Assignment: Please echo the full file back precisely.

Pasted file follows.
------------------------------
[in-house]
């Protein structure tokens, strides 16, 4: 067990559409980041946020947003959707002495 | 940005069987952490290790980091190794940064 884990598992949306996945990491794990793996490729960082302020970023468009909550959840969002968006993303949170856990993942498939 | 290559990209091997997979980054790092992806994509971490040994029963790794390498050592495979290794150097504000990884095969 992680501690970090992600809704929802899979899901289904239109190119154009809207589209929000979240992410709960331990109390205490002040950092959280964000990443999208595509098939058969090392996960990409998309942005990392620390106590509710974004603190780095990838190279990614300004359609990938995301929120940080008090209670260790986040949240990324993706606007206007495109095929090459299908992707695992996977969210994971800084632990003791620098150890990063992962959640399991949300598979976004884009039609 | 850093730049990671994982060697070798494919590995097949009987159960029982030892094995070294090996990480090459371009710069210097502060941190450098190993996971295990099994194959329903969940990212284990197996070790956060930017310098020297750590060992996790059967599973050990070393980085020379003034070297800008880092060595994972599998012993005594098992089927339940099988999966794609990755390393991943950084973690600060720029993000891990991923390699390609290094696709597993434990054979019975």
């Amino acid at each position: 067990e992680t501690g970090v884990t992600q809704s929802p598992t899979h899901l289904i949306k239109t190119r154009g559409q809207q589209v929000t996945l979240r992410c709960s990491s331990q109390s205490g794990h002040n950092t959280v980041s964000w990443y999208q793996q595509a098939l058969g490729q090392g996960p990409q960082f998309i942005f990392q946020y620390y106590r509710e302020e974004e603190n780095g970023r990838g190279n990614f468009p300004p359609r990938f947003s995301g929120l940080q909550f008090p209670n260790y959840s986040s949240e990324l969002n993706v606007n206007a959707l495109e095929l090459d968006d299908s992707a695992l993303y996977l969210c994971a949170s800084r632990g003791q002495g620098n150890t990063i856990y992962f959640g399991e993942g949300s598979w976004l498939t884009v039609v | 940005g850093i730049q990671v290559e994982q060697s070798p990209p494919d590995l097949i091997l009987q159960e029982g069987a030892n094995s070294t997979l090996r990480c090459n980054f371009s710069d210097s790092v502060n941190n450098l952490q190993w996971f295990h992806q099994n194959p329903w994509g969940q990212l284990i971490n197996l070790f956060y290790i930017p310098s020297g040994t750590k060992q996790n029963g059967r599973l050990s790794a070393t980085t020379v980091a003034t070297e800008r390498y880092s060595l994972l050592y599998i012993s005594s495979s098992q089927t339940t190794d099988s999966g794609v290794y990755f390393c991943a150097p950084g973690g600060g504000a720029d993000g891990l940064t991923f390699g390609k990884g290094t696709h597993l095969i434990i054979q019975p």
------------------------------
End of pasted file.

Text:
[in-house]
């Protein structure tokens, strides 16, 4: 067990559409980041946020947003959707002495 | 940005069987952490290790980091190794940064 884990598992949306996945990491794990793996490729960082302020970023468009909550959840969002968006993303949170856990993942498939 | 290559990209091997997979980054790092992806994509971490040994029963790794390498050592495979290794150097504000990884095969 992680501690970090992600809704929802899979899901289904239109190119154009809207589209929000979240992410709960331990109390205490002040950092959280964000990443999208595509098939058969090392996960990409998309942005990392620390106590509710974004603190780095990838190279990614300004359609990938995301929120940080008090209670260790986040949240990324993706606007206007495109095929090459299908992707695992996977969210994971800084632990003791620098150890990063992962959640399991949300598979976004884009039609 | 850093730049990671994982060697070798494919590995097949009987159960029982030892094995070294090996990480090459371009710069210097502060941190450098190993996971295990099994194959329903969940990212284990197996070790956060930017310098020297750590060992996790059967599973050990070393980085020379003034070297800008880092060595994972599998012993005594098992089927339940099988999966794609990755390393991943950084973690600060720029993000891990991923390699390609290094696709597993434990054979019975």
């Amino acid at each position: 067990e992680t501690g970090v884990t992600q809704s929802p598992t899979h899901l289904i949306k239109t190119r154009g559409q809207q589209v929000t996945l979240r992410c709960s990491s331990q109390s205490g794990h002040n950092t959280v980041s964000w990443y999208q793996q595509a098939l058969g490729q090392g996960p990409q960082f998309i942005f990392q946020y620390y106590r509710e302020e974004e603190n780095g970023r990838g190279n990614f468009p300004p359609r990938f947003s995301g929120l940080q909550f008090p209670n260790y959840s986040s949240e990324l969002n993706v606007n206007a959707l495109e095929l090459d968006d299908s992707a695992l993303y996977l969210c994971a949170s800084r632990g003791q002495g620098n150890t990063i856990y992962f959640g399991e993942g949300s598979w976004l498939t884009v039609v | 940005g850093i730049q990671v290559e994982q060697s070798p990209p494919d590995l097949i091997l009987q159960e029982g069987a030892n094995s070294t997979l090996r990480c090459n980054f371009s710069d210097s790092v502060n941190n450098l952490q190993w996971f295990h992806q099994n194959p329903w994509g969940q990212l284990i971490n197996l070790f956060y290790i930017p310098s020297g040994t750590k060992q996790n029963g059967r599973l050990s790794a070393t980085t020379v980091a003034t070297e800008r390498y880092s060595l994972l050592y599998i012993s005594s495979s098992q089927t339940t190794d099988s999966g794609v290794y990755f390393c991943a150097p950084g973690g600060g504000a720029d993000g891990l940064t991923f390699g390609k990884g290094t696709h597993l095969i434990i054979q019975p």